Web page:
Interface control documents and Model-Based Design

An Interface Control Document (ICD) can be defined as

document that describes the interface(s) to a system or subsystem. It may describe the inputs and outputs of a single system or the interface between two systems or subsystems.

Within the traditional textual based development process, an ICD was either a text-based document or, a UML type diagram or a combination of the two.  Within the MBD development process, it is not entirely clear if additional supporting documentation is required or if the Model can serve as the ICD.

With most topics that I write about I have reached a firm conclusion on what is the accepted best practice.  In this area, I still have open questions.  In this post, I lay out the pros and cons for using models as ICDs.

Why models are sufficient:

The simplest argument as to why models are sufficient is that the models can be used in place of UML diagrams provided the interface has the sufficent markup.  For example in the image below the Simulink Interface View provides the data types and rates of all the inputs and outputs to the system.


When the model is part of a model hierarchy than the calling structure can be derived from the model.  (Simulink Model Dependency View)

Why models are lacking:

While the two views above are good, they lack information that is commonly found in ICD documents; the function interface (e.g. the C or C++ calling methods) and the data interface.  The models contain and use this information however they do not, natively, display the information.   Note: this is a limitation of UML diagrams as also.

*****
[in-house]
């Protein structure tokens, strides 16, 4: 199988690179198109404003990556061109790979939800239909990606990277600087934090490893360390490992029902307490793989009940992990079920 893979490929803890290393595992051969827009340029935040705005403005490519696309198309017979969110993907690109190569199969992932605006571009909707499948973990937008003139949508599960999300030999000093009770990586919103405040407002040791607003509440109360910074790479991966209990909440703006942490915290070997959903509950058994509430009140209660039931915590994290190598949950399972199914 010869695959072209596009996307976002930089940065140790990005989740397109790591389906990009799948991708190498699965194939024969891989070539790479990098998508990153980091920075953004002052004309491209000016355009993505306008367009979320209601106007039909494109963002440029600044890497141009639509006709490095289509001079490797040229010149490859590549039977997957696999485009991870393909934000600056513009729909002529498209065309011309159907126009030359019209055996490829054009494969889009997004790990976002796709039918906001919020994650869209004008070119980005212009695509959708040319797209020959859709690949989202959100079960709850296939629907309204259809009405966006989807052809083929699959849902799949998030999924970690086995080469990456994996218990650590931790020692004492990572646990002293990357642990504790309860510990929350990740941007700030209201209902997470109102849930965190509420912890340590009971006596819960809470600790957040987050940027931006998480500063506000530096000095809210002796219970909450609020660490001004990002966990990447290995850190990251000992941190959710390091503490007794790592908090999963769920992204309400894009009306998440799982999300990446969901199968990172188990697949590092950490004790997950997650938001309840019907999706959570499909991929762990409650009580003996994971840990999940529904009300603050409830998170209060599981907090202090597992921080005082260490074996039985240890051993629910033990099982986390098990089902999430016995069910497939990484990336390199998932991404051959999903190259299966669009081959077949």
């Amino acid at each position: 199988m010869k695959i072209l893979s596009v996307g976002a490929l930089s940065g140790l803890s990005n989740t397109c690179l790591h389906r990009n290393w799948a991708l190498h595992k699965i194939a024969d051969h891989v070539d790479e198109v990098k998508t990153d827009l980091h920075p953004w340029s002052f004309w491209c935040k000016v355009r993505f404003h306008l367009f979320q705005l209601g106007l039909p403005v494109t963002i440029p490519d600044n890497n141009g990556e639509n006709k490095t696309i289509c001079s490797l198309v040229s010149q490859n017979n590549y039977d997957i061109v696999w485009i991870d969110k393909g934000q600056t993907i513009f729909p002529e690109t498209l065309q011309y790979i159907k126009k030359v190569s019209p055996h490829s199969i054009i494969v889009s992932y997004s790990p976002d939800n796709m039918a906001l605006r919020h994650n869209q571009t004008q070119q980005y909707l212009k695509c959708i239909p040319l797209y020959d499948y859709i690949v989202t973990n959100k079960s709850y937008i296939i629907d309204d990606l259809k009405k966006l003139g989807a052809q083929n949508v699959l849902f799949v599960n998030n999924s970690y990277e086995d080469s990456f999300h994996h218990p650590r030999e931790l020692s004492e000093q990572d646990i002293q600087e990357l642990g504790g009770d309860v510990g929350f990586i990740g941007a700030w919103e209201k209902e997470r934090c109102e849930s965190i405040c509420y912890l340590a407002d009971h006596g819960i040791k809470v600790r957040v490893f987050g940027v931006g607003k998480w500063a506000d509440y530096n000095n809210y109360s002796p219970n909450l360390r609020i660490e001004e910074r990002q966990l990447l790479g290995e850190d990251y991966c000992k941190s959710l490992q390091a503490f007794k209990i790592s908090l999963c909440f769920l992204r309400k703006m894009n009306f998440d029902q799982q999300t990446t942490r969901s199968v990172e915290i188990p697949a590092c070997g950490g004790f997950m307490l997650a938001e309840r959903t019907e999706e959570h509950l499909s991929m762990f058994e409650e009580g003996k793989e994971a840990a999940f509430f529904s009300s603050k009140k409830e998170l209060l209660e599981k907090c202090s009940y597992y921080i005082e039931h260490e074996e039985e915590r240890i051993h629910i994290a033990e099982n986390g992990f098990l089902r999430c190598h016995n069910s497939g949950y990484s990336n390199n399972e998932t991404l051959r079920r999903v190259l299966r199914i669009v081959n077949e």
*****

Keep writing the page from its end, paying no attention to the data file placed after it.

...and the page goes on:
The next issue with models as an ICD document is a question of “push and pull.”  By having the model as a development artifact and the ICD document you need to implement a change request process.

Lacking-Leaders-4-NEW_04.gifWhat can be done?

Use of automatic report generation can augment the information provided natively by the model.  Doing this could, in fact, generate a “standard” text-based ICD with the advantage being that the model would stay the single source of truth.

As with most issues in the development where there is not a native tool it is the implementation of a process that helps to bridge the gap.  All ready for text-based ICDs people have change request processes in place.  The question with an MBD approach is who implements the change at the model, and at the system level?

As always, please feel free to share your thoughts in the comment section.




3 thoughts on “Interface control documents and Model-Based Design

  1. No question about it, models are supplemental but never suffice for the entirety of interface control. We have to remember WHY we document interface in the first place. It is to control the interface juncture — demarcation point between system boundaries — for some very important reasons. The use of ICD/IRS implies critical need to understand, communicate to stakeholders, and control the interfaces of the system. With this in mind, a picture of the interfaces is worth a 1,000 words, but 10,000 words are needed to sufficiently convey all the salient elements of control for critical systems availability and efficient operations.

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